MINISTERS in Scotland are facing a growing backlash from the scientific community over a ban on growing genetically modified crops, reported Glasgow’s Herald today.
A leading academic at the University of Stirling’s Institute of Aquaculture warned that the move could hamper the fight against heart disease.
Researchers at the Institute have found that oils from genetically modified (GM) oilseed crops could provide a sustainable source of omega-3 fatty acids that could be used to feed farmed fish, reducing the pressure on ocean sourced fish oil.
Douglas Tocher, Professor of Molecular Nutrition at Stirling, believes the new method could offer a solution to limited stocks of natural fish oil which is used in traditional feed to provide omega-3.
Omega-3 is essential for the health of fish and protects against cardiovascular disease when consumed by humans.
The feed could go to market within three years, but the Scottish government’s announcement would mean the crops could not be grown in the country where the academic said the oils could be used most effectively.
Professor Tocher (pictured) said that omega-3 levels in farmed fish were already falling and that if new sources were not developed, nutrient levels would fall below those of fish caught in the wild, with implications for consumers all over the world.
If the GM oils were produced overseas and imported, he argued, it would lead to Scotland losing revenue streams, cause increased costs to fish farmers and have a detrimental impact on the environment.
Writing on the Conversation, a website that publishes articles from academics and researchers, he said: ‘The project addresses not only an important aspect of population health but also issues of environmental impact, sustainability and food security.
‘When you consider that Scotland has a high death rate from heart disease – one third of all deaths – it is ironic that that we are also a nation producing many thousands of tonnes of farmed salmon that can be a rich source of the beneficial omega-3 fatty acids.’
He said he was not suggesting that omega-3 or GM were ‘panaceas for all our ills’.
But he added: ‘Our research simply highlights one application of GM technology to solve a critical problem, and the context within which it was developed.
‘But while few would disagree that Scotland has a beautiful natural environment or that seeking to protect it is a good policy, what exactly are the risks that growing GM crops actually pose?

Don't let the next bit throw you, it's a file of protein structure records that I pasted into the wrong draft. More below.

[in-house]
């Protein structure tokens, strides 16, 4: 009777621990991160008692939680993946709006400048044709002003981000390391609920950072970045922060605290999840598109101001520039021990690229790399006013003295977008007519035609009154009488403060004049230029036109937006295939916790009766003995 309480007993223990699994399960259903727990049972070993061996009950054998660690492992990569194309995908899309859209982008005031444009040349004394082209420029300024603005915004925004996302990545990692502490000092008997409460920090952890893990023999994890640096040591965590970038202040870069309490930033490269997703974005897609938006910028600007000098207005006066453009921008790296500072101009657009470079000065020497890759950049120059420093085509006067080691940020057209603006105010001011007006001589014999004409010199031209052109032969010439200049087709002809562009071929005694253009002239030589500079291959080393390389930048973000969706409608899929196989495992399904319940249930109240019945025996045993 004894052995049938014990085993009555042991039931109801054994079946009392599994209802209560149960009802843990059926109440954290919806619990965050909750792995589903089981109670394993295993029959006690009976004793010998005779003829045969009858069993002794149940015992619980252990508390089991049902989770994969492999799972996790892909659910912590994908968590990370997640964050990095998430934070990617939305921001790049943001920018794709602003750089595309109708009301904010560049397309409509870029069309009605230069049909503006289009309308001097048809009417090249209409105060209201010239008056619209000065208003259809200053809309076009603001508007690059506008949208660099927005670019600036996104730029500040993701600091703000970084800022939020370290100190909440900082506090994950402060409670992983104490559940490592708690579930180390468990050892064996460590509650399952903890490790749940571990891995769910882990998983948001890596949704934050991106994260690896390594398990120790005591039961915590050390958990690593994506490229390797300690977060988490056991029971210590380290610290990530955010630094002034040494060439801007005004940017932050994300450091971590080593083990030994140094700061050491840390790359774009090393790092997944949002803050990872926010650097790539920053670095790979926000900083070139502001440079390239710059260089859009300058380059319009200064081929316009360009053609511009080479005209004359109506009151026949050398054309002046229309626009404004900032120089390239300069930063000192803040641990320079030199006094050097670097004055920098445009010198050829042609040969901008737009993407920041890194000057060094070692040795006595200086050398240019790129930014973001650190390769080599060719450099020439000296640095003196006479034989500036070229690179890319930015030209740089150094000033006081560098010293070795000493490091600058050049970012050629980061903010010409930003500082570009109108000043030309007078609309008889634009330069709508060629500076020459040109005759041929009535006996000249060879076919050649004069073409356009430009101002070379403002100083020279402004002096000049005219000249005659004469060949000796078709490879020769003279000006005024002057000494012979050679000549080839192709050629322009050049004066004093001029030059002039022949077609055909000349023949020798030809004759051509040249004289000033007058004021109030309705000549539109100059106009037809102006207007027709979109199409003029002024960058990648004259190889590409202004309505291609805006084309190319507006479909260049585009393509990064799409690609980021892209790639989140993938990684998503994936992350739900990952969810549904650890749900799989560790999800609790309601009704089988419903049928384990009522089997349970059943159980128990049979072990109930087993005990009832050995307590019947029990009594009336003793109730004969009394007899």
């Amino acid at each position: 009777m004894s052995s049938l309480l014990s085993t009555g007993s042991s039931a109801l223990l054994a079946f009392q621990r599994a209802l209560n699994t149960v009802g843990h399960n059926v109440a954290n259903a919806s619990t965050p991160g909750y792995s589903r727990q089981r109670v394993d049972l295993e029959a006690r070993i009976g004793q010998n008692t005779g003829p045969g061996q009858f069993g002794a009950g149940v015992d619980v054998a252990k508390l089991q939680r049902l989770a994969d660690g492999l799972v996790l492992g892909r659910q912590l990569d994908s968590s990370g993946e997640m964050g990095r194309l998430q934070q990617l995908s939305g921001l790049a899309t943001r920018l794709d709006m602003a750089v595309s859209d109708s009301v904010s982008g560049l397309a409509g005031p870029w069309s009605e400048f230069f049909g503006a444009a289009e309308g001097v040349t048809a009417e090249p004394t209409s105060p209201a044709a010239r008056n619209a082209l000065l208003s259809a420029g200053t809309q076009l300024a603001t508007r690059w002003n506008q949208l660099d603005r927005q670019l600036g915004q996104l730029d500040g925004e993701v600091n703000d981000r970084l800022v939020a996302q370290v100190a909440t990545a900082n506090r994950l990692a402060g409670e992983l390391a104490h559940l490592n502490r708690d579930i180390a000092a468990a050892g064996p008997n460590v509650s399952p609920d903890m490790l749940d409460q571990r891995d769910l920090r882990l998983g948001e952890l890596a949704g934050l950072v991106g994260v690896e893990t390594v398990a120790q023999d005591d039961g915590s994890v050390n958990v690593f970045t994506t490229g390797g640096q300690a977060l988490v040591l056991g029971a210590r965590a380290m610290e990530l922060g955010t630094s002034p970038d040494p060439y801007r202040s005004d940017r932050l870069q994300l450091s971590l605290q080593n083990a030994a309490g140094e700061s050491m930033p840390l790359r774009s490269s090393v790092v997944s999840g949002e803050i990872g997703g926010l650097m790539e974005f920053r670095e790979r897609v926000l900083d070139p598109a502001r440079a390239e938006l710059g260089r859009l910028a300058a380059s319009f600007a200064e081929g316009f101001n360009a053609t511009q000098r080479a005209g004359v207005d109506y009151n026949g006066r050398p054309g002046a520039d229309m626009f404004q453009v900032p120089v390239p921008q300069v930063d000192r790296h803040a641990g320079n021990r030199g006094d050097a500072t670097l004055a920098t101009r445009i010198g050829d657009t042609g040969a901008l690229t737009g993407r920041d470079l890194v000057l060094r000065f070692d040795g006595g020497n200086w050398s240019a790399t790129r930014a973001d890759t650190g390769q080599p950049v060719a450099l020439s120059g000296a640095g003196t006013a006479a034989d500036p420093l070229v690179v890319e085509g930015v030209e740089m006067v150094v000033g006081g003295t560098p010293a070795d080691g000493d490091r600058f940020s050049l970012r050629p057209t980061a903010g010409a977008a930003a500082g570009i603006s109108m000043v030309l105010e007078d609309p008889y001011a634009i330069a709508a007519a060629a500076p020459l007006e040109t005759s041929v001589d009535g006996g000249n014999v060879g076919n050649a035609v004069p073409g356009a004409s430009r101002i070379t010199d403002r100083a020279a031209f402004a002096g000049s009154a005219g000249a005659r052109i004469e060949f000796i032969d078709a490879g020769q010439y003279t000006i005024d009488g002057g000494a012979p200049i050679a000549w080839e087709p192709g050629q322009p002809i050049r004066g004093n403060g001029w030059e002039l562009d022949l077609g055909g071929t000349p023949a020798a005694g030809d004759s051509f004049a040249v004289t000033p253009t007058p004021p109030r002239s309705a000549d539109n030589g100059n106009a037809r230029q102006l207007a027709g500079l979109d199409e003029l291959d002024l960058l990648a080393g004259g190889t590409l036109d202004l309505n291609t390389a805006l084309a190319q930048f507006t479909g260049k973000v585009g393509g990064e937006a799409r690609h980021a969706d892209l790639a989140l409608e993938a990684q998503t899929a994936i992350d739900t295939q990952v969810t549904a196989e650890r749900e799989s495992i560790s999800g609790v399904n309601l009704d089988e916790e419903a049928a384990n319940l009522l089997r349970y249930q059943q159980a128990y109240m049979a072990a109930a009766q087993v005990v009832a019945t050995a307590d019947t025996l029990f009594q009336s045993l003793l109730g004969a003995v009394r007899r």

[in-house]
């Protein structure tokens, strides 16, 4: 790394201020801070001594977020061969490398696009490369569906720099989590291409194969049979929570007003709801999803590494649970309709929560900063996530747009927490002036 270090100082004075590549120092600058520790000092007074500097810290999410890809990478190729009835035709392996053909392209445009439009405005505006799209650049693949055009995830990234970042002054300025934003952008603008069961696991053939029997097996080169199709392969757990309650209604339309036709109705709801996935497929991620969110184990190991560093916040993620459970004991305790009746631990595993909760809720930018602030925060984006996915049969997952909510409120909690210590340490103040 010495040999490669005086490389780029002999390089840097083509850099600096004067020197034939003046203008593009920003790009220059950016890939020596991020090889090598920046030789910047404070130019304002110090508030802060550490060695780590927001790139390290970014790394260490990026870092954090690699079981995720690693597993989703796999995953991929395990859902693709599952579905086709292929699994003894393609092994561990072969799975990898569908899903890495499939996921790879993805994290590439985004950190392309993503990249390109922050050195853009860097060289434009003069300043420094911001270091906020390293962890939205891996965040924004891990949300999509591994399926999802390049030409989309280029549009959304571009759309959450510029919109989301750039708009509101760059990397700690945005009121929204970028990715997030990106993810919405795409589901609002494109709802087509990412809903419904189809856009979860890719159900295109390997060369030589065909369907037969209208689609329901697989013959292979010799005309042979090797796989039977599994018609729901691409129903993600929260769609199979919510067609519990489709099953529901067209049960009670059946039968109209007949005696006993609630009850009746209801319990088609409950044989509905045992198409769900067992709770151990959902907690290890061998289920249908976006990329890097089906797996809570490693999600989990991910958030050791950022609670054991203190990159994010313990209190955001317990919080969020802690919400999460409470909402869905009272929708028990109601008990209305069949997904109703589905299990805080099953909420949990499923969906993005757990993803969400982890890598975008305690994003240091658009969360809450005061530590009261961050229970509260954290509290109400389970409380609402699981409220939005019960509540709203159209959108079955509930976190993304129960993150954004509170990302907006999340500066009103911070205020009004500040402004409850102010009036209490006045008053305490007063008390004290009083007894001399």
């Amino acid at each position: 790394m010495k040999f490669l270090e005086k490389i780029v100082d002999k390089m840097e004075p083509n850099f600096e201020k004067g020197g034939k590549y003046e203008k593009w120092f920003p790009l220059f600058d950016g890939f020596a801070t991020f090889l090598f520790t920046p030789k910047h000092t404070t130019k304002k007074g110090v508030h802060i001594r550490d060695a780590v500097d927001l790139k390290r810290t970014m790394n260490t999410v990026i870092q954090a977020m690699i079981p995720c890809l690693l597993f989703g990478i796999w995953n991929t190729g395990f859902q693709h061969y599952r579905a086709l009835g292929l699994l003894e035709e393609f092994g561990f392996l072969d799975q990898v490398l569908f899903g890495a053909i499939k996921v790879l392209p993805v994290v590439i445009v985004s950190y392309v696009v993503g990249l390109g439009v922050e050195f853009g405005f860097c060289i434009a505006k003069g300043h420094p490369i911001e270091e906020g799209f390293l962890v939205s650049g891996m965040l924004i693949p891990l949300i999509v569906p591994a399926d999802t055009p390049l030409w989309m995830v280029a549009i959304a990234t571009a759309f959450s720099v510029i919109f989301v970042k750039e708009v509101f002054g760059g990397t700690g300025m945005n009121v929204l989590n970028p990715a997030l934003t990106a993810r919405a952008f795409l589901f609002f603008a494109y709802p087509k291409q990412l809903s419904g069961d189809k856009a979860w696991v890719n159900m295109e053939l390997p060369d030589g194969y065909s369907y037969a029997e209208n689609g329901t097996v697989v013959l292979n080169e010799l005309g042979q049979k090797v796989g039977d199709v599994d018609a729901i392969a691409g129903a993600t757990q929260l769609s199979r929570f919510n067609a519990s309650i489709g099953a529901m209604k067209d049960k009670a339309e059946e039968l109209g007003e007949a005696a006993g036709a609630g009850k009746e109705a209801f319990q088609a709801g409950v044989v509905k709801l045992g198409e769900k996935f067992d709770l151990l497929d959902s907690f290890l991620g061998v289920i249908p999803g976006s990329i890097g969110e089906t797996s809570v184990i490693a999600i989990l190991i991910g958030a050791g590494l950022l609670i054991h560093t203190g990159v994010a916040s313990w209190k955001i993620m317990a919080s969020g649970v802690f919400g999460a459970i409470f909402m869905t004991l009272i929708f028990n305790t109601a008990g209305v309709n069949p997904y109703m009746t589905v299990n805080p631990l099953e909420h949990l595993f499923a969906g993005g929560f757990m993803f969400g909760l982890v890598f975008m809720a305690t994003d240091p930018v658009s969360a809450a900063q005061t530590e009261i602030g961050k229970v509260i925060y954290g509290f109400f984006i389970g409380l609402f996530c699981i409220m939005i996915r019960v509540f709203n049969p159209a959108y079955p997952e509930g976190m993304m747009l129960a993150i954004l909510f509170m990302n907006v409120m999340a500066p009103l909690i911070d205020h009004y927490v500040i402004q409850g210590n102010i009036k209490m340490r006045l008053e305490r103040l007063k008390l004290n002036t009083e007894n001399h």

‘The Scottish government’s announcement is rather unclear when it comes to this question.’
The criticism comes after the former chief medical advisor to the Scottish government, Professor Anne Glover, also attacked the ban, questioning what evidence it was based on.
Tocher agreed the decision appeared to have been taken without taking scientific evidence into consideration or allowing for debate on the issue.
Referring to last year’s referendum on independence, he said: ‘In September 2014, Scotland showed the world how to have a truly public and inclusive debate on a subject of massive national and international importance, make a decision based on that debate, and then accept and live with that decision.
‘If the true lesson of that was not to have a debate that you think you might lose, the Scottish government appears to have learned it all too well.’
However, writing in The Herald today Environment Secretary Richard Lochhead defended the ban, which comes after rules were changed to allow countries to opt out of growing EU-authorised GM crops.
He argued it would be ‘foolhardy’ to risk the global reputation of Scottish produce many remain sceptical about the benefits of GM.
‘I respect the views of those in the scientific community who support the development of GM technology,’ he said, ‘but decisions can’t be based on science alone… we must also take into account the wider context including the reputation of our country – the preventative principle – and the will of our people – the democratic principle.’